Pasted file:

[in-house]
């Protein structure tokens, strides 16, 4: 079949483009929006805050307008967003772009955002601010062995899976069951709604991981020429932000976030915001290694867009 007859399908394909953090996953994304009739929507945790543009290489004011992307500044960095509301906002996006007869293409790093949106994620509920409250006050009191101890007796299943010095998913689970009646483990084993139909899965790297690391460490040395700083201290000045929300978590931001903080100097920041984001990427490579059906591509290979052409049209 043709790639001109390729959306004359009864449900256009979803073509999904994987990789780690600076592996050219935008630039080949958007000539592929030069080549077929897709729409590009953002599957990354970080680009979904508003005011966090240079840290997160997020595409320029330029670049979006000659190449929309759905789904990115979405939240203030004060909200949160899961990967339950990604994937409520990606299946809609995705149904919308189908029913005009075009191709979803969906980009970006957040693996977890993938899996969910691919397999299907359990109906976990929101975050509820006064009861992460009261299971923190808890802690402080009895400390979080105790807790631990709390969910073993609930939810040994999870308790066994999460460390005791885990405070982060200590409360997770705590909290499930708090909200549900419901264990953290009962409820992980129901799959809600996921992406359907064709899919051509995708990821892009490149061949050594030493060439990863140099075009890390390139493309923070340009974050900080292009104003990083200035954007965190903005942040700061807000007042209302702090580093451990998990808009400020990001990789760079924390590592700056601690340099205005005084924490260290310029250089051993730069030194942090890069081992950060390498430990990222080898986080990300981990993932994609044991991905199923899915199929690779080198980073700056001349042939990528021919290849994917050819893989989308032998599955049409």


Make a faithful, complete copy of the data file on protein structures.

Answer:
[in-house]
């Protein structure tokens, strides 16, 4: 079949483009929006805050307008967003772009955002601010062995899976069951709604991981020429932000976030915001290694867009 007859399908394909953090996953994304009739929507945790543009290489004011992307500044960095509301906002996006007869293409790093949106994620509920409250006050009191101890007796299943010095998913689970009646483990084993139909899965790297690391460490040395700083201290000045929300978590931001903080100097920041984001990427490579059906591509290979052409049209 043709790639001109390729959306004359009864449900256009979803073509999904994987990789780690600076592996050219935008630039080949958007000539592929030069080549077929897709729409590009953002599957990354970080680009979904508003005011966090240079840290997160997020595409320029330029670049979006000659190449929309759905789904990115979405939240203030004060909200949160899961990967339950990604994937409520990606299946809609995705149904919308189908029913005009075009191709979803969906980009970006957040693996977890993938899996969910691919397999299907359990109906976990929101975050509820006064009861992460009261299971923190808890802690402080009895400390979080105790807790631990709390969910073993609930939810040994999870308790066994999460460390005791885990405070982060200590409360997770705590909290499930708090909200549900419901264990953290009962409820992980129901799959809600996921992406359907064709899919051509995708990821892009490149061949050594030493060439990863140099075009890390390139493309923070340009974050900080292009104003990083200035954007965190903005942040700061807000007042209302702090580093451990998990808009400020990001990789760079924390590592700056601690340099205005005084924490260290310029250089051993730069030194942090890069081992950060390498430990990222080898986080990300981990993932994609044991991905199923899915199929690779080198980073700056001349042939990528021919290849994917050819893989989308032998599955049409």